From Confinement to Containment: Japanese/American Arts during the Early Cold War, Edward Tang (Temple University Press, February 2019)
From Confinement to Containment: Japanese/American Arts during the Early Cold War, Edward Tang (Temple University Press, February 2019)

During the early part of the Cold War, Japan emerged as a model ally, and Japanese Americans were seen as a model minority. From Confinement to Containment examines the work of four Japanese and Japanese/American artists and writers during this period: the novelist Hanama Tasaki, the actor Yamaguchi Yoshiko, the painter Henry Sugimoto, and the children’s author Yoshiko Uchida. The backgrounds of the four figures reveal a mixing of nationalities, a borrowing of cultures, and a combination of domestic and overseas interests.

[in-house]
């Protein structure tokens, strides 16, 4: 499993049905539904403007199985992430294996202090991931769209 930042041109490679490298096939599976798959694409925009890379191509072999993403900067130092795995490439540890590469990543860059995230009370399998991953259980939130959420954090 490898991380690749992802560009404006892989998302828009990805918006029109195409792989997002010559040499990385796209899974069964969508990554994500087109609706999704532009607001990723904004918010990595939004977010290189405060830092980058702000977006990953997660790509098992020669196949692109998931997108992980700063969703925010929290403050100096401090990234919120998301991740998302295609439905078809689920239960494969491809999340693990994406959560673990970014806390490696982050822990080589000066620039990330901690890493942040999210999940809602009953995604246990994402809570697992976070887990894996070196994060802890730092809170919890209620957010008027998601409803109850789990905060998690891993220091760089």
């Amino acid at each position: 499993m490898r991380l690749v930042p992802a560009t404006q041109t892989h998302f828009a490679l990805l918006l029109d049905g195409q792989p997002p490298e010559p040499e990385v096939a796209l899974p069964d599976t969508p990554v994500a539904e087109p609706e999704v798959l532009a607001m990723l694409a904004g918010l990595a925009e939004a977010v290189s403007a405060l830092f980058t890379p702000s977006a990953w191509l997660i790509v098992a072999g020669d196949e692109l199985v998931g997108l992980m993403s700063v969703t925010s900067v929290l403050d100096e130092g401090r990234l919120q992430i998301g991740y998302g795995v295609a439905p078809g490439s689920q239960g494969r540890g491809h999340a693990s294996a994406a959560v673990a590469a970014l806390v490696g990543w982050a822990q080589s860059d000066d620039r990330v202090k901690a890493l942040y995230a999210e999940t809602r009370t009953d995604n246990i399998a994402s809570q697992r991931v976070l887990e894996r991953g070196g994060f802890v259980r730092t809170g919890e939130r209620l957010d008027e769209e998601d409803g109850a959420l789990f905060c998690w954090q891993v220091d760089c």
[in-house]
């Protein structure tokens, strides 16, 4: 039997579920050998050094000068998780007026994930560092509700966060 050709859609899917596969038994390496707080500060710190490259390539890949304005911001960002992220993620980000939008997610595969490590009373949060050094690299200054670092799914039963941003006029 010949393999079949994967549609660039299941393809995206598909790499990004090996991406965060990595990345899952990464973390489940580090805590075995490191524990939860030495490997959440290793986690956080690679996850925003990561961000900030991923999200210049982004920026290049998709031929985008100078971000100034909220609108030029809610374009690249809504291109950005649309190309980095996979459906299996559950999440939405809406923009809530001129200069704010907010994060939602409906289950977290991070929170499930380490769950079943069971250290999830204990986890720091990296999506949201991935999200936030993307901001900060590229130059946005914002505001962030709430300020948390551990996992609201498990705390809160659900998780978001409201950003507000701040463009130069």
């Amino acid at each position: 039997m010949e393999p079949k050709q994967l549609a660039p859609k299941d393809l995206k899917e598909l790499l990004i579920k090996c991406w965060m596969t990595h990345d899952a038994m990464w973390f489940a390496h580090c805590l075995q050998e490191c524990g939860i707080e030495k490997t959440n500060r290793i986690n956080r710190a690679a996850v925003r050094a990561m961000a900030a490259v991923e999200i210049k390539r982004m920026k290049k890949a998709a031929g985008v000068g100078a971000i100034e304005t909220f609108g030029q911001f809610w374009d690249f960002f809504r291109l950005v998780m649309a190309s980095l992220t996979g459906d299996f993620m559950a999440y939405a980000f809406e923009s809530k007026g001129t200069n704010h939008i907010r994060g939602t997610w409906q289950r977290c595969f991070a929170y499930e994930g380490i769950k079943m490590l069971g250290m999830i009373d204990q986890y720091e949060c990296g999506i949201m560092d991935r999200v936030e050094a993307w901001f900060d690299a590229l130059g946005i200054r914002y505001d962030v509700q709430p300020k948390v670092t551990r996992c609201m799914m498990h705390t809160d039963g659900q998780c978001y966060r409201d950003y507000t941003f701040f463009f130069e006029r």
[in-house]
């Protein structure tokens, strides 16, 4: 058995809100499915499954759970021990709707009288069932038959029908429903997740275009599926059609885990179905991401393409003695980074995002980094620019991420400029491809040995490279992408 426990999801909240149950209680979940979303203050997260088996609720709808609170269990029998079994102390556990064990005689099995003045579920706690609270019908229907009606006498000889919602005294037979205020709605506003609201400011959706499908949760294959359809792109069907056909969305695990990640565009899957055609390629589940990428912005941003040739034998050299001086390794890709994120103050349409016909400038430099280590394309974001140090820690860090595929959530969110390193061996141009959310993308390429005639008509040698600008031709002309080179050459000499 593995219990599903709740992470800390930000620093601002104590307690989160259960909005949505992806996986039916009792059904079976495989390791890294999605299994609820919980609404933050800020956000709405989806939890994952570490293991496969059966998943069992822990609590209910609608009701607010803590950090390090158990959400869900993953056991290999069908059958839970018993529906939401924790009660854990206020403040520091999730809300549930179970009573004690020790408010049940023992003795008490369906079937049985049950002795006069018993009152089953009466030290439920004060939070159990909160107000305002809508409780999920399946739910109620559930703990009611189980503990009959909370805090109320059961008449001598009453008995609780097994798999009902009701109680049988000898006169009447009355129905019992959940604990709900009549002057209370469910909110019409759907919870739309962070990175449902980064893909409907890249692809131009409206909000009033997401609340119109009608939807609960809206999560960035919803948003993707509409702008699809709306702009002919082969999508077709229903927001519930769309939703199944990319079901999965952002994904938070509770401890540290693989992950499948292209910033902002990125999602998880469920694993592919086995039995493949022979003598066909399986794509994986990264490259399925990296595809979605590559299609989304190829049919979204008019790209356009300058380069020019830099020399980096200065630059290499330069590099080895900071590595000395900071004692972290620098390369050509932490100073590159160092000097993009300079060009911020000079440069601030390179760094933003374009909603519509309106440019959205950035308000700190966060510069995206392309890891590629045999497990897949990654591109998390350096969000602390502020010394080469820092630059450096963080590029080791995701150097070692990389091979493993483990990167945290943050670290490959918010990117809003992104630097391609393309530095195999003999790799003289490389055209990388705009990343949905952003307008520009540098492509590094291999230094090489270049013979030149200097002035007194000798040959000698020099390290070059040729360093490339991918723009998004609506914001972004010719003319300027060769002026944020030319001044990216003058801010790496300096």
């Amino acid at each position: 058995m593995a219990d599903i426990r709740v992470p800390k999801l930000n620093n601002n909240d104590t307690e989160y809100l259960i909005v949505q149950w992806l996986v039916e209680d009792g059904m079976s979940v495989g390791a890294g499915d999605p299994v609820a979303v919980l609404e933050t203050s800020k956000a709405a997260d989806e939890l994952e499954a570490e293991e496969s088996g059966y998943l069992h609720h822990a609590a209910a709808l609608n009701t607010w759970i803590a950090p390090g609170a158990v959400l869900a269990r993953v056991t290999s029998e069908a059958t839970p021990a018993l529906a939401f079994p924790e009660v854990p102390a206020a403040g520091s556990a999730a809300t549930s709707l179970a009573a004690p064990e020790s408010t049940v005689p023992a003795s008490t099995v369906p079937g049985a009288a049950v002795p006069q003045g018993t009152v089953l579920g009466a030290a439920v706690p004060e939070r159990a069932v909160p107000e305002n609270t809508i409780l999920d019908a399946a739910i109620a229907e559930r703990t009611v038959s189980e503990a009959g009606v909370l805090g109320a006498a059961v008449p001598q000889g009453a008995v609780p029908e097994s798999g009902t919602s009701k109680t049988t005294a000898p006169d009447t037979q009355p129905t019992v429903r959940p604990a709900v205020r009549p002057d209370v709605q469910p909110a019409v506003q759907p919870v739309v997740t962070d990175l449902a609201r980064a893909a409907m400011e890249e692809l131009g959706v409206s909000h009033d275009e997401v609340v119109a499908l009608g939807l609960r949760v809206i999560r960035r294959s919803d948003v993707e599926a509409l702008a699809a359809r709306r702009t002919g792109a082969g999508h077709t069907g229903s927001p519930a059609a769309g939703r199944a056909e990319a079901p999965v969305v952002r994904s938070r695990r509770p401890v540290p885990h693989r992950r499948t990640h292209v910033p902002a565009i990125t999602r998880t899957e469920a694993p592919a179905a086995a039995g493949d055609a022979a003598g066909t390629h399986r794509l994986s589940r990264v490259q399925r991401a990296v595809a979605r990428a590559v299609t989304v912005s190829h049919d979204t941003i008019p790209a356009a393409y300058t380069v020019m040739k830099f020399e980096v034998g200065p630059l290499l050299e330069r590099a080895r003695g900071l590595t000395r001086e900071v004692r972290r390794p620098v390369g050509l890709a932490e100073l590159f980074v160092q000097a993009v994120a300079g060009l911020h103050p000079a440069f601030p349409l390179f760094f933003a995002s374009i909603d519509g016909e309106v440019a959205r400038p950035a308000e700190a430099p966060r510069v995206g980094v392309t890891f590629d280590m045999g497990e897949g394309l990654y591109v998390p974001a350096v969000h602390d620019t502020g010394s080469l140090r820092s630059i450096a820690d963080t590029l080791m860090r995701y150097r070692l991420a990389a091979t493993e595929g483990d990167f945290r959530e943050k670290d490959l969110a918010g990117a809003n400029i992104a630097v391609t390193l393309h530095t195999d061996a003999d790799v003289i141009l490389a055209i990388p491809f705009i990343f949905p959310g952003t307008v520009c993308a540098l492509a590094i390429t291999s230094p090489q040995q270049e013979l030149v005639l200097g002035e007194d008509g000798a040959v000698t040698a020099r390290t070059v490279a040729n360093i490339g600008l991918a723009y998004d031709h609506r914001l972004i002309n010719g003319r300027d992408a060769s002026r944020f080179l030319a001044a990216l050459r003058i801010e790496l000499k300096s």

The Japanese are fascinated by cats, and it’s not difficult to find shrines dedicated to them. There are cats that live in train stations (one, at least, has a uniform and a “job”) and cat cafés, where people go to pet them and hang out with them. We are all familiar with the maneki-neko, the beckoning good-luck cat who appears in Asian shops everywhere, ensuring the success and prosperity of the enterprise. And they like to write about them, too; in Sei Shonagon’s Pillow Book (1002) the Emperor Ichijo, who was the earliest Japanese emperor (or anyone else of note in Japan) to own one, loses his cat at one point, and everyone has to go and look for it.

A Shameful Life: (Ningen Shikkaku), Osamu Dazai, Mark Gibeau (trans) (Stone Bridge Press, November 2018)
A Shameful Life: (Ningen Shikkaku), Osamu Dazai, Mark Gibeau (trans) (Stone Bridge Press, November 2018)

Osamu Dazai is one of the most famous—and infamous—writers of 20th-century Japan. A Shameful Life (Ningen shikkaku) is his final published work and has become a bestselling classic for its depiction of the tortured struggle of a young man to survive in a world that he cannot comprehend.